DFBurst: Well, we are moving to the suburbs,
and I finally will have a music room. I need some
ideas on how to hang/display guitars...room
acoustic recommendations...carpet vs. tile vs.
wood for flooring.
I want it to feel warm, cozy, hip, but still coffee
shop-like. I might display framed and matted
classic album covers and some other tasteful
Any help is appreciated...
rrhea: My room is not the
fanciest, but you must include
a work bench. I cannot tell
you how much I have enjoyed
mine and it makes doing
everything (even if you only
change your strings) much
easier and safer.
Here’s the other
side of the
dougk: Don’t confine yourself, forget what
your wife may think, you need to hang guitars in
EVERY room! No music room... music house!!
Jackaroo: Just a few pics from a recent hang
at my place with our own Ubershall.
jazzandmetal?: Paging Jmintzer and
I just finished my guitar
room last Spring. The
slat-board and hangers
are from String Swing...
(P.S. That’s Ron Thorn hard at work in my basement...)
5E3: I alternate pick whenever needed, most
of the time without even thinking about it. I
imagine most players do the same.
Well I recently started working on a speed
picking lesson/exercise and the instructor
preaches a very strict down-up down-up picking
motion. I found out that when moving from
string to string I have a bad habit of breaking
the down-up pattern. For example, my last pick
on the D string was down, and as I move to the
G string I should be using an up pick, but have
a tendency to use another down pick. This is
turning out to be a very difficult to break habit
Now I know this sounds quite trivial, but I’m
wondering how important is it to keep in
the strict pattern or down-up down-up when
changing strings? If you are counting time in
your head, then down is 1, up is 2, etc., and
keeping that straight may matter.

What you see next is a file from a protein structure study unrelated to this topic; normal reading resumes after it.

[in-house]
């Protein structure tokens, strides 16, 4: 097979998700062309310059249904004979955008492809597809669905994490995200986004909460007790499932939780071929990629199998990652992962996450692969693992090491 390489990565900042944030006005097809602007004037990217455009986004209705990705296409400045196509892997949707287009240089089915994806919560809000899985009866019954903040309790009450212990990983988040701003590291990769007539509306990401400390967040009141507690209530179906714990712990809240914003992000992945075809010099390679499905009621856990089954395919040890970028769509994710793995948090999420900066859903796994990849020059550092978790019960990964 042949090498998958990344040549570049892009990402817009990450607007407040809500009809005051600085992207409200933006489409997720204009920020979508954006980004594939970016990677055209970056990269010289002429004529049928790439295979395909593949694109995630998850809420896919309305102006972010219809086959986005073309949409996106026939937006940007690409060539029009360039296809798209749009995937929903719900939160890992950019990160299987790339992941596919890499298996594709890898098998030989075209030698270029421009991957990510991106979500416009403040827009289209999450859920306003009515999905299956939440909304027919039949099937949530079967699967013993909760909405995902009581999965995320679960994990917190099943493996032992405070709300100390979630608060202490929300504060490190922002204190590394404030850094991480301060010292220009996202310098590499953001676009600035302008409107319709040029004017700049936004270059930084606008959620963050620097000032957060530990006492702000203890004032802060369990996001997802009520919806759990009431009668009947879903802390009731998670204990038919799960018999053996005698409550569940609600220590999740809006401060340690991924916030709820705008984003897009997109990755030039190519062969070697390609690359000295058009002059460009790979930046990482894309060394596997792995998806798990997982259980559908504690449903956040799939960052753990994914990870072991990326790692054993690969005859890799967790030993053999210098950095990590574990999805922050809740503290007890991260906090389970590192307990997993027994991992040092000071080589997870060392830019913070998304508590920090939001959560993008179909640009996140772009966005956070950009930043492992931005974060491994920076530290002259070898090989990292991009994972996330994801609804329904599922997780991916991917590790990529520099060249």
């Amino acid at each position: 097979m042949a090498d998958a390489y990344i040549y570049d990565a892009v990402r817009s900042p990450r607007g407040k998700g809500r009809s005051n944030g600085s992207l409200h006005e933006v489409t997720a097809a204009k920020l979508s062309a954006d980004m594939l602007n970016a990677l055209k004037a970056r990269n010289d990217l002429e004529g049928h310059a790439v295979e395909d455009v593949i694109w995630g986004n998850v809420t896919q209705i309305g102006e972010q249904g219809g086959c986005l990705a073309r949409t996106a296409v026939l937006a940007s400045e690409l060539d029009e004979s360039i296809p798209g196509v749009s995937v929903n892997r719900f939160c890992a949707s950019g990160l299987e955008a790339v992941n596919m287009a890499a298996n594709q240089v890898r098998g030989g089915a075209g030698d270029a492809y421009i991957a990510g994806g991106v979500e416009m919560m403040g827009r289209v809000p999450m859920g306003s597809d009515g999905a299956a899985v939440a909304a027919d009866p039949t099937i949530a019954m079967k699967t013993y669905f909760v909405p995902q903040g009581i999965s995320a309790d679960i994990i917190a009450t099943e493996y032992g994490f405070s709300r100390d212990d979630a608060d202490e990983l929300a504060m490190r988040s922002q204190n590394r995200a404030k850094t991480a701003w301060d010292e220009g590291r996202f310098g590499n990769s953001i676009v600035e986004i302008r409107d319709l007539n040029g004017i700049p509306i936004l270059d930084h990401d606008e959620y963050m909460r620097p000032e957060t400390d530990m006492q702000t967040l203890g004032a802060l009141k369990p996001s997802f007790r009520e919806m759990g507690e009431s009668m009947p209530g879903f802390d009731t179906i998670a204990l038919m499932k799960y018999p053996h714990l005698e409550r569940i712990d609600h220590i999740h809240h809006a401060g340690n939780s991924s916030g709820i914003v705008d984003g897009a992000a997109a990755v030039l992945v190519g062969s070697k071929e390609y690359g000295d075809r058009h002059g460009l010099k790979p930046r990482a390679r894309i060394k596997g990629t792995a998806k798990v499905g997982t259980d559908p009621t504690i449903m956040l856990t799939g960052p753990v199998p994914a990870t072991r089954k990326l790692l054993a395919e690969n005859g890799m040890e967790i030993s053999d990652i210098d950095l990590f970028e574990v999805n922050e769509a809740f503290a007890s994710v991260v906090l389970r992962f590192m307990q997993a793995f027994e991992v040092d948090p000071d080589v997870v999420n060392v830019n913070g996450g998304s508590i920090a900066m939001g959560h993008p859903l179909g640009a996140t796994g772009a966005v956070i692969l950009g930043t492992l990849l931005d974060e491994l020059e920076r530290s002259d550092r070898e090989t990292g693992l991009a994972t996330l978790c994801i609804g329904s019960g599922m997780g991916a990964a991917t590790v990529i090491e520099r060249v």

Thanks for your thoughts on this.
Mandoboy: It really depends on what
you are going for, articulation-wise. Alternate
picking is an excellent (and difficult at first)
method of approaching playing, but it can be
limiting as a one-size-fits-all approach. There
are times when economy picking, crosspicking,
sweep picking all have their place if you get the
desired results sonically.
Playing 8th notes 3+ 3+ 2 across the strings (see
the crosspicking link) sound like 3+ 3+ 2 if you
pick them DDUDDUDU or DUUDUUDU rather
than DUDU- think 12312312 rather than 121212.
Playing odd figures like 5’s and 7’s; the new
“one” likes to get a down, so a 5 might be 3+ 2
DUDDU DUDDU or 2+ 3, DUDUD DUDUD.
It depends very much on how you want the
line to sound. No doubt that alternate picking
produces good, smooth results, and when you
master it, it allows you to play without worrying
about what your right hand is doing, and
focusing on the left hand, or looking out at the
audience (for your parole officer, etc.)
For certain things like Chuck Berry intros,
alternate picking sounds weaker (read: lame!)
than using all downstrokes (also very effective in
Articulation is something wind, brass and string
players obsess over, and it’s worth thinking
about on plectrum instruments too.
Poppa Stoppa: I think that strict dududu
is incredibly important for developing an
advanced time feel. It’s all about developing
the movement of your hand/pick into a thing of
wonder & beauty, timing-wise.
Of course there are times when you have to
do something else just to be able to play a
line at speed or whatever, but if you’re not
automatically doing it wherever possible your
timing will suffer.
Snap: Even John Petrucci uses economy
picking sometimes, so it can’t be all that bad
for your technique.
Mandoboy: Tal Farlow and Tony Rice are two
examples of non-alternate pickers who don’t
seem to have much problem with time, groove,
or facility (not to mention ideas)
spencerbk: Economy picking is not
Guitar rooms... need ideas
necessarily a bad habit. Jack Zucker (who
posts here) wrote an entire book making
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Alternate picking: how
strict to be?
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